In the run-up to the publication of DSM-5, when mountains of press discussed the manual’s proposed content, the more-controversial changes naturally got the most attention. They included the decision to delete the so-called Bereavement Exclusion Clause, allowing Major Depression to be diagnosed among those still grieving intensely after 14 days.
Much less attention was given to Hoarding Disorder, which the press seemed to accept with relatively little doubt or fuss—perhaps because of the widespread popularity of the A&E series Hoarders, perhaps also because Americans, encouraged to be avid consumers, at some point must contend with the related problem of clutter—of having too much stuff.
DSM-5 characterizes Hoarding Disorder as “persistent difficulty discarding or parting with possessions, regardless of their actual value.” Sound familiar? Those afflicted insist on “a perceived need to save the items” and experience “distress associated with discarding them.” The result is an “accumulation of possessions that congest and clutter active living areas and substantially compromise their intended use.”
With apps now available for Americans having trouble parting with clutter, and channels such as HGTV giving hourly devotion to afflicted families struggling over whether to stay-but-renovate or expand into much-larger homes, one needn’t fall into the trap of confusing hoarding with collecting or simple accumulation to recognize that there are serious problems with the way the new disorder is defined. “Persistent difficulty discarding or parting with possessions” is language that makes overdiagnosis all but inevitable. For starters, the objects don’t need to have “actual value” for us to feel distress or difficulty parting with them. Additionally, with 30 percent of all British men self-identifying as collectors, what counts as clutter or reasonable “object accumulation,” including personal memorabilia, represents “a line carved in sand,” as Gary Greenberg put it in The Book of Woe, in an eye-opening account of how the American Psychiatric Association devised and approved the new disorder.
Given how accepting the media has been of that development, it was pleasing to see a cogent review of Greenberg’s book take issue with it, and by a psychiatrist himself citing decades of clinical experience. In the July 2013 issue of Tikkun Magazine, Phil Wolfson asked: “Is there really such a thing as a hoarding ‘disorder’?” Certainly, “there are humans who hoard, shutting themselves into narrow confines in their homes between piles and extraordinary collections of useless things that they consider their sacred, un-eliminable possessions. Their lives are often tortured, depressed, fearful, and isolated. Their relatives feel helpless and confused. They don’t seek treatment and if it is imposed, do very badly in terms of cleaning up their act. This is certainly a difficult and annoying thing. Not to be minimized as suffering. But an illness? Hardly. It has deep and complex roots to be sure. But it’s one of an infinite variety of strange behaviors of which most of us are capable at some time.”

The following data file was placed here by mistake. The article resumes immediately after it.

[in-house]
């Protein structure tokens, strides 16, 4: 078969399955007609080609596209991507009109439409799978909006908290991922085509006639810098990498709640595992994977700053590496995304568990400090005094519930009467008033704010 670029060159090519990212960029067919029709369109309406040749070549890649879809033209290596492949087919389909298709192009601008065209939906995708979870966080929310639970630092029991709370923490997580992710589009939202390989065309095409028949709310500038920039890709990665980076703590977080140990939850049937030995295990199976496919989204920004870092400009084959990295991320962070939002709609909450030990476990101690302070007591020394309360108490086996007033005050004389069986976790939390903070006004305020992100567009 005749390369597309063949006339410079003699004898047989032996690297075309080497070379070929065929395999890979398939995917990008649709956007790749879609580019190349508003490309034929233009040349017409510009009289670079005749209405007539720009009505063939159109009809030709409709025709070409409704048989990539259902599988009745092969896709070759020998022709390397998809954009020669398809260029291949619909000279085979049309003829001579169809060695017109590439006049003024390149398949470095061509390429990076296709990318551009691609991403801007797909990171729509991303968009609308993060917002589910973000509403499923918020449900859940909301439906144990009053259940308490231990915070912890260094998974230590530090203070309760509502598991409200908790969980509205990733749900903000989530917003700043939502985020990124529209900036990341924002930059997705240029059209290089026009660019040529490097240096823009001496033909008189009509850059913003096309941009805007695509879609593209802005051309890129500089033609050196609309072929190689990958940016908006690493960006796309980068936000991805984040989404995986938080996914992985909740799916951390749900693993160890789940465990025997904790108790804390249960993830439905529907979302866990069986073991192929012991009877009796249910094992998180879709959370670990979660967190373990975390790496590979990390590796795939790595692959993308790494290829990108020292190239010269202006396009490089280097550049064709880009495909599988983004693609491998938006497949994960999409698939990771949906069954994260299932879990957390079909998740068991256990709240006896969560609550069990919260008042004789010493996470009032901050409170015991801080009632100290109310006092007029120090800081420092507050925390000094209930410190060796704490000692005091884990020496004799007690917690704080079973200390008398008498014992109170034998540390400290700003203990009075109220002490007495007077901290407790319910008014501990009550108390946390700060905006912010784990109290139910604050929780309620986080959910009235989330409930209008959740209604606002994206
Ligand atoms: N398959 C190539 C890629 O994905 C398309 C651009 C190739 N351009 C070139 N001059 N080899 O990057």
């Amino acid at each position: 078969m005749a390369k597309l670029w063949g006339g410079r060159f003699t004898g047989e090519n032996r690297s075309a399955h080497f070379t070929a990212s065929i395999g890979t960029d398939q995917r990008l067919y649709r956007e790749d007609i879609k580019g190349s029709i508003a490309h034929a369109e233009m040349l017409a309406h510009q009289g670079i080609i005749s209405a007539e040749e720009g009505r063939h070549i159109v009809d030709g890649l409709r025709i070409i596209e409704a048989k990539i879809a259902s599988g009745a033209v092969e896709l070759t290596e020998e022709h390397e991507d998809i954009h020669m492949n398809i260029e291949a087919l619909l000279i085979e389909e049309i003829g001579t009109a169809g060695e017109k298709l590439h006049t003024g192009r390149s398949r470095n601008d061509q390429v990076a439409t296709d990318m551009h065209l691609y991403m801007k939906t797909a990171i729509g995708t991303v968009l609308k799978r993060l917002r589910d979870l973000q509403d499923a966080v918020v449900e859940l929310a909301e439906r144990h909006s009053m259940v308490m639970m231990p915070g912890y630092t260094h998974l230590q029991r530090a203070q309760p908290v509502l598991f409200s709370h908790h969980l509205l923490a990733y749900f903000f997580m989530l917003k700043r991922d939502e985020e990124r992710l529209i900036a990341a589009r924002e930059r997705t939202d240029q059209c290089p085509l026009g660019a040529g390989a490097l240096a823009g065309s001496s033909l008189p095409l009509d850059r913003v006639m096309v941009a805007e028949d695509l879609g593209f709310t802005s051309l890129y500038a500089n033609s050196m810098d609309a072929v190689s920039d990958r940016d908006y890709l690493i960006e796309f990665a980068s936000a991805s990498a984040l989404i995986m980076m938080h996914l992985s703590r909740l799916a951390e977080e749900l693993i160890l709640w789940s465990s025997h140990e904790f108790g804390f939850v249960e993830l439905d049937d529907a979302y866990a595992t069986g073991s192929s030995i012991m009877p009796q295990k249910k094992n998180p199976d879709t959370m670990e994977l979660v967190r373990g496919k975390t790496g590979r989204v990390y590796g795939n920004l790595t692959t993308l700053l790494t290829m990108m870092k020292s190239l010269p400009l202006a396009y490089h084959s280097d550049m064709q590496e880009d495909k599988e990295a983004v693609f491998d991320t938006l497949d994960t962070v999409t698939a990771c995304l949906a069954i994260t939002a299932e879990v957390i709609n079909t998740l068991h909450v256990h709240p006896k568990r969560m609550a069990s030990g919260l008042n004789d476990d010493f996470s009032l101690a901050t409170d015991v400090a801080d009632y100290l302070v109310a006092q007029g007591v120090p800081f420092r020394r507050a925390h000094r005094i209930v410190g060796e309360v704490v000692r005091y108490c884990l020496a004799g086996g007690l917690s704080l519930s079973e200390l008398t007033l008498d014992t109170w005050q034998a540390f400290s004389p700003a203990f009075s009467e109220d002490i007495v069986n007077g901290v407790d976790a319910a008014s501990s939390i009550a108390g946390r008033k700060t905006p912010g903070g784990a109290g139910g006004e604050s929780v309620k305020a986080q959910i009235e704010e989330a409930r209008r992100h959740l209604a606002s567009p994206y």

“To be honest,” he added, in a personal aside that helps expose the wavy line joining obsessive collecting to hoarding and simple accretion, “I myself am a bibliophile. I hate throwing out my books. They are important to me, like friends that give me a sense of security, of times past, and of ideas and fantasies that I used to have.… It creates in me a bit of distress when I have to find more room for them. And for my mate, she may feel their presence and their Andromeda spread and have feelings. It’s not enough to reach the DSM-5 criteria to give me a hoarding disorder diagnosis, but it’s a symptom for sure.”
Wolfson’s anecdote nailed a symptom of “persistent”—possibly “unreasonable”— attachment to objects that are difficult to discard, generally because of their real or perceived value; they definitely can cause clutter, can grow bothersome to self and companions, and even increase risks as a fire hazard. Wolfson’s behavior checks all of the boxes in the DSM criteria (including, for some, impairment), yet for most of us it nonetheless remains squarely in the realm of standard, even obligatory (because professional) behavior.
In a 2010 article seeking to differentiate such behaviors but ultimately revealing how close they often are, psychiatrist David Mataix-Cols and his colleagues usefully conceded: “It is unclear if hoarding is as much of a problem in developing countries as it is in industrialized ones, in individualistic versus collectivistic cultures, and in urban versus rural communities (where space may be less of an issue). Research on different ethnic groups within Western societies is also lacking.” But with its single-minded (obsessive?) focus on biomarkers and open conjecture that “hoarding disorder may have unique neurobiological correlates” (April 13, 2013 Highlights of Changes from DSM-IV), the APA has turned much-needed attention from such necessary cultural and environmental factors, more or less limiting focus to the brain and its seeming disorders. Nevertheless, hoarding is widely acknowledged as stemming from a spectrum of factors, from compulsivity and unacknowledged trauma, to professional necessity and those who can’t let go of material because of its sentimental or seeming creative value.
The very elasticity of the APA’s new psychiatric condition heightens the risk that all such behaviors will end up receiving the same label—that the disorder will be widely misapplied. In failing to note that looseness of language, media reports unwittingly have stamped their approval on how the APA believes we should now treat “accumulated objects.” How to organize our lives and pasts—including how much of that history we should try to retain through attachment to objects—remains an active, ongoing question.